I, of course, was aware of the impending apocalypse and its various forms (or as aware as one could be). I had been since I was young. Grandpa had built the house after World War II; the furnace room—and a few other rooms—were built as bunkers in case of nuclear war, always stocked with water, snacks, and Mountain Dew. I used to crawl between the rooms, lost in a maze of intersecting indoor tunnels connecting rooms to each other and to various patio exits. As a kid, they were toys and games; as an adult, they were the smartest feat of engineering I could imagine.
Irma wasn’t the apocalypse (or so I hoped), but she shed light on the fragility of civilized society, particularly the repercussions of a divided one. What would the guy in the pick-up—filling his tank on one pump and gas cans with another 3 as he blocked the station entrance—do when he ran out of food or water? Chicken plates sounded like a good investment. Or maybe a tank.
I’ve learned over the years that it doesn’t take much to put society—particularly a politically-divided one—over the edge. A famine like Sudan or Somalia. Illegal funding sources for factions in Sri Lanka. Or an economic tilt pushed past its tipping point like Rwanda. Even inner-city Milwaukee under growing equity disparities. Growing up around diplomats and Bosnian refugees had a way of painting one’s world view. Years in medical relief work only accentuated them.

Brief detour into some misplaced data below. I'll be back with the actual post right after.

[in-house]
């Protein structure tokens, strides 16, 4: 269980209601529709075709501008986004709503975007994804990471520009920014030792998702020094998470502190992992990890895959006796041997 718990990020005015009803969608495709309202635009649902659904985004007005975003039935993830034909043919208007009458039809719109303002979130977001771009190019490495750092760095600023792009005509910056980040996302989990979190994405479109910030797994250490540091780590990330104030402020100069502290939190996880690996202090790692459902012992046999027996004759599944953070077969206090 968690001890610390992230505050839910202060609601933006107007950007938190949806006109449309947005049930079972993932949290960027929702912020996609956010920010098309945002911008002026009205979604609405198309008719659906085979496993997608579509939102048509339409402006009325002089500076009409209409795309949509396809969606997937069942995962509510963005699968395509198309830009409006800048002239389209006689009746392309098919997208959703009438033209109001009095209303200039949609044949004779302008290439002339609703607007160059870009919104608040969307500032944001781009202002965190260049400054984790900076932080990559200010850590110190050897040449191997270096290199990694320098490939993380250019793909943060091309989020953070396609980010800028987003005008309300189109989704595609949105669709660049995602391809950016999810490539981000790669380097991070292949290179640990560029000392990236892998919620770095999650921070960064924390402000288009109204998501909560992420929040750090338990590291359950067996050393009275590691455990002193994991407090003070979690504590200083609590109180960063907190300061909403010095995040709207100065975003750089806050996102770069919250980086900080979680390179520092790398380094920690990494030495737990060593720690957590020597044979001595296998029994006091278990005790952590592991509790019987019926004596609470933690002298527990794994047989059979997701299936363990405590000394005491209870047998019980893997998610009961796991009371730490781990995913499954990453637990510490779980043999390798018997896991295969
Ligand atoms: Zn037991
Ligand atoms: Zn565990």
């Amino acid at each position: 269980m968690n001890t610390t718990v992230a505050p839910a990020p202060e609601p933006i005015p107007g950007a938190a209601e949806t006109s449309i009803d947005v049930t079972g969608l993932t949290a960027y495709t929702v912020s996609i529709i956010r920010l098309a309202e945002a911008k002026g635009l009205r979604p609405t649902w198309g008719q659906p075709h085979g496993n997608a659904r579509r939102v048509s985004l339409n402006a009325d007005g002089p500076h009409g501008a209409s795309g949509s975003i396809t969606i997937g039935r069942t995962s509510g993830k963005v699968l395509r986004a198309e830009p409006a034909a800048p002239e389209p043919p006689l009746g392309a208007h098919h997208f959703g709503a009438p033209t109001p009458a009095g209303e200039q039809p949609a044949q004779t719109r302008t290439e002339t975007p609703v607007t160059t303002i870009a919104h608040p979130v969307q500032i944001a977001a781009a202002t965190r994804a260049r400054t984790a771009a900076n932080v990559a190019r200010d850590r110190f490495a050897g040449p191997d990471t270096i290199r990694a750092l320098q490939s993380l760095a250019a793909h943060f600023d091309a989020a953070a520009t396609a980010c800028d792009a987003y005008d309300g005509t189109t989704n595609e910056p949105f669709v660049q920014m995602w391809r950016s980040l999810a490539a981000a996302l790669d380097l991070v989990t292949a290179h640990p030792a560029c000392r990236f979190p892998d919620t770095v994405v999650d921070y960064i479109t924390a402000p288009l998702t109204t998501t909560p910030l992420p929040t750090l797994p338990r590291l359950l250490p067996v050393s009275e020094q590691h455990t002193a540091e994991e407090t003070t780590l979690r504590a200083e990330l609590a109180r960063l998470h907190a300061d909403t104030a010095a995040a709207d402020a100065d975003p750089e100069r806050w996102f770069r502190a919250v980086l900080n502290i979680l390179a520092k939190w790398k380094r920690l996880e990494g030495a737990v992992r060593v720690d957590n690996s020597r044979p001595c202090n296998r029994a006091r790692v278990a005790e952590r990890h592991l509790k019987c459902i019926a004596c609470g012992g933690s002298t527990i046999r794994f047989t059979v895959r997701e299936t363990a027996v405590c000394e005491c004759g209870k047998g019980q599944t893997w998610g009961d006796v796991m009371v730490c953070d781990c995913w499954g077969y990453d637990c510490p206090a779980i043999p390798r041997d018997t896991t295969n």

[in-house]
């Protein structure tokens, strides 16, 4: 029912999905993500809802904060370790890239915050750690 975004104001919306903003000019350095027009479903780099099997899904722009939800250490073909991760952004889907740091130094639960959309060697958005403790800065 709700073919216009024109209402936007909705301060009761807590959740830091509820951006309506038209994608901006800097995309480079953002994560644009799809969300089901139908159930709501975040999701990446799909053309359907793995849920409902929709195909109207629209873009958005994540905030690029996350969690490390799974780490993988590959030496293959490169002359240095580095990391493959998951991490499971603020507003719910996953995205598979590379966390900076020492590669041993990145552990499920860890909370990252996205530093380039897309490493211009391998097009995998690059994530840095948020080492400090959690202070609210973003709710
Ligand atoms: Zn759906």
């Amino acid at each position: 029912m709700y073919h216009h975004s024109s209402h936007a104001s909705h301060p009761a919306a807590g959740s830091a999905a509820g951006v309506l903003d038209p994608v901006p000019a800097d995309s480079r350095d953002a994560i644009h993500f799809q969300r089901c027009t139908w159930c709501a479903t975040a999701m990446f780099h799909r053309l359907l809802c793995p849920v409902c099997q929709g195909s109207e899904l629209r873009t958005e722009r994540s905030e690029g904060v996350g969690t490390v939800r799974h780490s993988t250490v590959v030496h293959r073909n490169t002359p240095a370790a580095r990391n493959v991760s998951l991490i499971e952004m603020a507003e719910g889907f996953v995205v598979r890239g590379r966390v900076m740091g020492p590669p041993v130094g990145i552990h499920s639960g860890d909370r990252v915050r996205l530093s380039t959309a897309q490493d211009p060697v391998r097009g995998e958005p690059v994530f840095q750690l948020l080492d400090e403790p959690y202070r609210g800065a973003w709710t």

At the societal tipping point, coffee would be the least of our concerns (though a cup would still help). It could be that neighbor who watched your kids, that boy from elementary school, or even the coworker with whom you always ate lunch. Most war criminals don’t start out as such. The Milgram and Stanford Prison experiments elucidated that much.
The wind knocked at the windows like a kid who’d forgotten her key. Rain crawled up the window sills, snaking behind the shutters. I was glad that they were shut tight.
The lone tea cup sat in its corner of the kitchen, growing colder as the bathroom sweat. It was about half full, staring at the nearby chocolate-covered espresso beans.
3 o’clock. How had it only been two hours? It reminded me of relativity in reverse. The winds were moving faster, but I was standing still (well, sitting still on the bathroom floor). Yes, time was passing slowly for me—too slowly, slower than it had for a while. Or maybe it was just a byproduct of the espresso beans I’d downed for lunch.
Life is a bit like caffeine. The comforting routine of that first morning cup, especially on a cold, dark day. The excitement of trying a new roast.
The panic when the last bag finally runs out.